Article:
Pricing your products can make or break your business. Just check out the scenarios below.
It's midnight and you're still frantically editing photos. Your client wanted the photos YESTERDAY and you're struggling to keep up. You have 3 more sessions booked for this week, but by the time you calculate out the number of hours you spend on the shoot, hours traveling, hours editing, and of course, hours dealing with less-than-happy customers, your rate will come out to a whopping $3.15/hour. This isn't what you had in mind when you first dreamed of owning your own photography business. What went wrong?
Here's another sad scenario that is far too common.
It's 4 AM and you've finally finished packaging all of your orders for the day. In two more hours, you'll be up with your kids — rushing to get them off to school and then the jungle of orders will start again. There's no time to interact with customers or answer questions; you are simply trying to stay afloat and make sure everyone's items arrive in time for Christmas. Your shop announcement includes these bitter opening lines: ALL ORDERS MUST BE MADE BY DECEMBER 15th – NO EXCEPTIONS! NO CUSTOM ORDER REQUESTS AT THIS TIME. ALL ITEMS LISTED ARE WHAT IS AVAILABLE!!! When you finally sit down after Christmas and count the number of hours you spent on orders and your final profit, again, you are falling abysmally short. Not only did you miss out on precious time with your family, but you're barely squeaking in above minimum wage.
It kind of destroys the image of the successful mom entrepreneur — designing in her studio while she chats with her husband or setting work aside to play on the floor with her kids.
Where did the dream go? Does it even exist?
What if I told you that you could shift your mindset to make MORE money while working LESS?
What if I told you that by charging MORE for your products and services, the end result would be more satisfied customers, raving fans, and the ability to create meaningful work and grow your business?
Well, it's not just a “What-if”. It's actually true. Listen to hear 5 tips (most backed by research!) on pricing your products (and positioning them) to help you increase sales and revenue for your business.
- Focus on Time instead of Money
A study by Stanford Graduate School of Business researchers Jennifer Aaker and Cassie Mogilner, tested the idea that when time is mentioned in relation to a product, consumers have a more positive opinion of the product because time is personal to them. Individuals generally place far more value on how they spend their time compared to how they spend their money.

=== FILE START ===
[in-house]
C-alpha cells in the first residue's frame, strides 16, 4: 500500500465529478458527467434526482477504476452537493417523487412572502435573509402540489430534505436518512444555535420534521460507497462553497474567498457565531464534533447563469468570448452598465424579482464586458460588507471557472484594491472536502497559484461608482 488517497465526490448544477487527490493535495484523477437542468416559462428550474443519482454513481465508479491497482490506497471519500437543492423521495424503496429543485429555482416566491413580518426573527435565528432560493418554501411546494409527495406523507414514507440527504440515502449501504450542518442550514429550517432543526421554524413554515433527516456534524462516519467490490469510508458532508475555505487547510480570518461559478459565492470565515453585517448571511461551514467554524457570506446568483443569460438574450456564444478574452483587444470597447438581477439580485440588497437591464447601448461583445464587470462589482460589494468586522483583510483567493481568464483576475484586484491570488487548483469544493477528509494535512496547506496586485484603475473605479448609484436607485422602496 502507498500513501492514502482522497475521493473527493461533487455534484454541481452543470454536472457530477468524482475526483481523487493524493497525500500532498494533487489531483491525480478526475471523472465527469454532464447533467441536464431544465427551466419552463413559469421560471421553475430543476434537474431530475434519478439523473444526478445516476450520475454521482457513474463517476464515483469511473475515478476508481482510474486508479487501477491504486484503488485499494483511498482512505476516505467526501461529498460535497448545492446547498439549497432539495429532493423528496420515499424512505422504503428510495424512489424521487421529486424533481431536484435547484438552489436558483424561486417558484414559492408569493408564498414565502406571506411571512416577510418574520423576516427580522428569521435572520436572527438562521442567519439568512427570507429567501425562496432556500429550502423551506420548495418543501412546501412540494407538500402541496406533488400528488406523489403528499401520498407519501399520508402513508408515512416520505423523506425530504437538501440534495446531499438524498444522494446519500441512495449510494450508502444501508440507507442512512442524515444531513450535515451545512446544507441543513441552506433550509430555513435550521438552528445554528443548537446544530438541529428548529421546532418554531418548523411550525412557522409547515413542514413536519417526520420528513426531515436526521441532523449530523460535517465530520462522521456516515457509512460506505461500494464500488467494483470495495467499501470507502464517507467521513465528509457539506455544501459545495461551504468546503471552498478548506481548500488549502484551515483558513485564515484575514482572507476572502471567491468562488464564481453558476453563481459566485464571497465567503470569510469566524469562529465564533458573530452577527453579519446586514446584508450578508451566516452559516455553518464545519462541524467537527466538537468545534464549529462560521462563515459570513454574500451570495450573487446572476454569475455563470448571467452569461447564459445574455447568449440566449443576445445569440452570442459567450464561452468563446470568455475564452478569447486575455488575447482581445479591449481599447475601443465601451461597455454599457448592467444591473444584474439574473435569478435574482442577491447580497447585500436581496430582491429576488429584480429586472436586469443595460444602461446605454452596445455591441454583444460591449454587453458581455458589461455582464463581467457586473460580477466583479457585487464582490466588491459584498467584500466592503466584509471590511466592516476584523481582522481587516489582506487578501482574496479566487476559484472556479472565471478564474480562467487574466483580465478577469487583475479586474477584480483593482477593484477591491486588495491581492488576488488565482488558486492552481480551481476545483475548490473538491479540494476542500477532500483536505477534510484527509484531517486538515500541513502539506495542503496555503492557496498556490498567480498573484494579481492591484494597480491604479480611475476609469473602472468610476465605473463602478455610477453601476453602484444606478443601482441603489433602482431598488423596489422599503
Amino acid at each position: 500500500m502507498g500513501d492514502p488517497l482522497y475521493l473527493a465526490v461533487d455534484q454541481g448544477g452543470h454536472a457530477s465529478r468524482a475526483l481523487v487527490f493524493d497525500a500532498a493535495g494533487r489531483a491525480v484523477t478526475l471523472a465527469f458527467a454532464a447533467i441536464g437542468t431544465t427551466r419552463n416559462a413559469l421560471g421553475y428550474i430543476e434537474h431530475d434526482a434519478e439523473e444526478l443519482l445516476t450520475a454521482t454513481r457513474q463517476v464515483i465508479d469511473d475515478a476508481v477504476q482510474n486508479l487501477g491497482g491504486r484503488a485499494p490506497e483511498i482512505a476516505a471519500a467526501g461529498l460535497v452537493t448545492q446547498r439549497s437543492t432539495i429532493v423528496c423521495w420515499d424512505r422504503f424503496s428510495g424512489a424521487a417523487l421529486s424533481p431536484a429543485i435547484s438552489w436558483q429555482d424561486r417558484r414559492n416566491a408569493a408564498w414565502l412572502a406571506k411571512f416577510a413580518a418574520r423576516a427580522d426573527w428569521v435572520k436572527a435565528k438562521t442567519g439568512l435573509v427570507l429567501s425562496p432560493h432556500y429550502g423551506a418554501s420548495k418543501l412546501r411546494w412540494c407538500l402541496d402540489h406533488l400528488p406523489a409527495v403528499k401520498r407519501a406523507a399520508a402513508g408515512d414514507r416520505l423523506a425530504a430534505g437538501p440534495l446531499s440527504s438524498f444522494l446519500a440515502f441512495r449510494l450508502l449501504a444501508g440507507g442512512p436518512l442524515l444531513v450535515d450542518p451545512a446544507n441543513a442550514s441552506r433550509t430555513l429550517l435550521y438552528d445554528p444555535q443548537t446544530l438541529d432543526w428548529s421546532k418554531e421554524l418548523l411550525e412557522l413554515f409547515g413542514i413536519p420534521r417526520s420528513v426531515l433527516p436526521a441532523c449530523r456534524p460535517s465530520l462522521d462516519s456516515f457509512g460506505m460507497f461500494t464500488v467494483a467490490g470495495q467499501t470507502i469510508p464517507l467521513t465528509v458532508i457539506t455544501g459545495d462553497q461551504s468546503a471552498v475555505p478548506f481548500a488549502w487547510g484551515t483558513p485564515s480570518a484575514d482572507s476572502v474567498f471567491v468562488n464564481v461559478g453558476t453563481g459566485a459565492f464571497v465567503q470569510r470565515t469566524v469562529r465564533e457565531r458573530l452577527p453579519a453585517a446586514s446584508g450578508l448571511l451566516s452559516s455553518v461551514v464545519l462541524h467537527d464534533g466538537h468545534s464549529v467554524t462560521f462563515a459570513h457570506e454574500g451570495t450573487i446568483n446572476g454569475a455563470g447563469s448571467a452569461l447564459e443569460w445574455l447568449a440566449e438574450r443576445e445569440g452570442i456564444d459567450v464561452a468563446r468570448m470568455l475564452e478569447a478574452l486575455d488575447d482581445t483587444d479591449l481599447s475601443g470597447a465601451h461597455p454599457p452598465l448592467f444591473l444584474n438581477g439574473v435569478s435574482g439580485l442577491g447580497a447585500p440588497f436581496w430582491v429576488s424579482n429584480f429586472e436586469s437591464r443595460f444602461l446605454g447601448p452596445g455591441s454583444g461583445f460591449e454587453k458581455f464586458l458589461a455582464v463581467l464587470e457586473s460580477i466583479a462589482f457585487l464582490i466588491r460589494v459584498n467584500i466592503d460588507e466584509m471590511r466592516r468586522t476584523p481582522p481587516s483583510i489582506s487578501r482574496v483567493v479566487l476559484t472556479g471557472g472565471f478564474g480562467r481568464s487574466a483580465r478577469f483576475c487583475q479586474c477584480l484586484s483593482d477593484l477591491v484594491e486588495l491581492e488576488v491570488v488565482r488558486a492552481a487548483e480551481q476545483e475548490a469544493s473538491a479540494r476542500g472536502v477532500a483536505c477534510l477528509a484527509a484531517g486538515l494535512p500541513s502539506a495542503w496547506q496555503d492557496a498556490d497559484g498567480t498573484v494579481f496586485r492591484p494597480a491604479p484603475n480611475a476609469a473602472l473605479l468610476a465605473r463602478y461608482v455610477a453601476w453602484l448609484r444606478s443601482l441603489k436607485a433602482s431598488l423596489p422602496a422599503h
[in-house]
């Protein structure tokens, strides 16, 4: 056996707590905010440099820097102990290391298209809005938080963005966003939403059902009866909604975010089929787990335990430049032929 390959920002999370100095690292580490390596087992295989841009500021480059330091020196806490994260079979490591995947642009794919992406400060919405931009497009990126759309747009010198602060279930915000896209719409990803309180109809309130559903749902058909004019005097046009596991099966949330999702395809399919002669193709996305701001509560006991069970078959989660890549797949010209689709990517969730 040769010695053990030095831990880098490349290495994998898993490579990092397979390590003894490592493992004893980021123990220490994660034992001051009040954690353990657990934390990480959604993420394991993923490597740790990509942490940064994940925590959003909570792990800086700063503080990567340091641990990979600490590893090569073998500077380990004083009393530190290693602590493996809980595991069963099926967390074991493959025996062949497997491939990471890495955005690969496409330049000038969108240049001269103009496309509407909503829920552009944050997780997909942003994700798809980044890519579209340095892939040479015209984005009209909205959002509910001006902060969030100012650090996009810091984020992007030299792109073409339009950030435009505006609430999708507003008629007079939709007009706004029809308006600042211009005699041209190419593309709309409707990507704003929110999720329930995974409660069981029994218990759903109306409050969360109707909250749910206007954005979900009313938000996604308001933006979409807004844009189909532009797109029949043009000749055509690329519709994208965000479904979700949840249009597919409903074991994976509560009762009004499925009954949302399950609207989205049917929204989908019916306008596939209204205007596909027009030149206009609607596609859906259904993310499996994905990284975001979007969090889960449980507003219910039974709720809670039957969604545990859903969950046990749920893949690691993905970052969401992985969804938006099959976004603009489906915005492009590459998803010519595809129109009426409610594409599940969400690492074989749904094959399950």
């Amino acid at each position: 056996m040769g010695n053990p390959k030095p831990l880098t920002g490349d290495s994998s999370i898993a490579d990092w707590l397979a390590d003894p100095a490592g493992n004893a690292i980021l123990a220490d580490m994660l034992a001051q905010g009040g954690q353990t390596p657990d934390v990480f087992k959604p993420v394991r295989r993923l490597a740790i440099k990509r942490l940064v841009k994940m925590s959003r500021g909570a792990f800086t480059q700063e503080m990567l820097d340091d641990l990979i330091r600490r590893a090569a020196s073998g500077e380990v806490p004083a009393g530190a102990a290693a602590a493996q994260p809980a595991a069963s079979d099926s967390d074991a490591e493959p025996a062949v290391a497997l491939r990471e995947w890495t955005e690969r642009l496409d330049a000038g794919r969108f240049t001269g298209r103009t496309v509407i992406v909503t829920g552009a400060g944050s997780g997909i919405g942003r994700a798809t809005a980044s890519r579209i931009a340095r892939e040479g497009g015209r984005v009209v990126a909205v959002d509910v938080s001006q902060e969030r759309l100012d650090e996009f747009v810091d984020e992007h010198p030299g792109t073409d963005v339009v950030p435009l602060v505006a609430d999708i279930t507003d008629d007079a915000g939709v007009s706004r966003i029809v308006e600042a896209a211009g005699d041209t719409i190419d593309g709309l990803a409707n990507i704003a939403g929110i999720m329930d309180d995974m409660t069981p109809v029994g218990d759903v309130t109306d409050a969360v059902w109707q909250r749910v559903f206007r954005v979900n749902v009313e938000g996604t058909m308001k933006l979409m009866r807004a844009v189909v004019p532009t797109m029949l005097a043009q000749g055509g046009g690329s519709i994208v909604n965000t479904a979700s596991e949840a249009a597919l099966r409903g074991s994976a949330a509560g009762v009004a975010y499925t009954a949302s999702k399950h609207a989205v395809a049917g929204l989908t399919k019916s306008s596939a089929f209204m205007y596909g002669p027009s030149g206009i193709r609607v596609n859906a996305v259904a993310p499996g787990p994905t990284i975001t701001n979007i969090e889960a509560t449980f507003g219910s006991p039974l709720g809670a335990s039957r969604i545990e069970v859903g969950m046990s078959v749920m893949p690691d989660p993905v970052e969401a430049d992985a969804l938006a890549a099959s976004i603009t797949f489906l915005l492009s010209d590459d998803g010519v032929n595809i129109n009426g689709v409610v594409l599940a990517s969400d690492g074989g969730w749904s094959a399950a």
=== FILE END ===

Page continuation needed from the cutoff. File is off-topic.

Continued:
Aaker and Mogilner surveyed individuals at an outdoor concert in San Francisco. The concert was free, but people had to wait in line for long periods of time to secure their seats. Aaker and Mogilner asked random individuals: “How much time will you have spent to see the concert today?” or “How much money will you have spent to see the concert today?” Asking specifically about time increased participants' favorable attitudes toward the concert.
What's even more interesting is that people who stood in line longer—who actually incurred a higher cost in terms of time spent—rated their satisfaction with the concert higher. So increased time spent led to increased satisfaction with the “product”.
Read the full study to see two other examples of this principle in play.
How can you utilize this advice when you are pricing your products? Focus on the experience your product provides rather than it being a “deal” compared to another similar product. DIY products are all the rage these days, and I believe a huge part of this is the experience they provide. Customers make memories as they work on projects with their children or friends. The priceless memory and time spent is worth so much more than the price of the product.
The exception to this rule? The prestige market in which people place high personal identity in how much they spend on products such as luxury cars or homes.
2. Make it Personal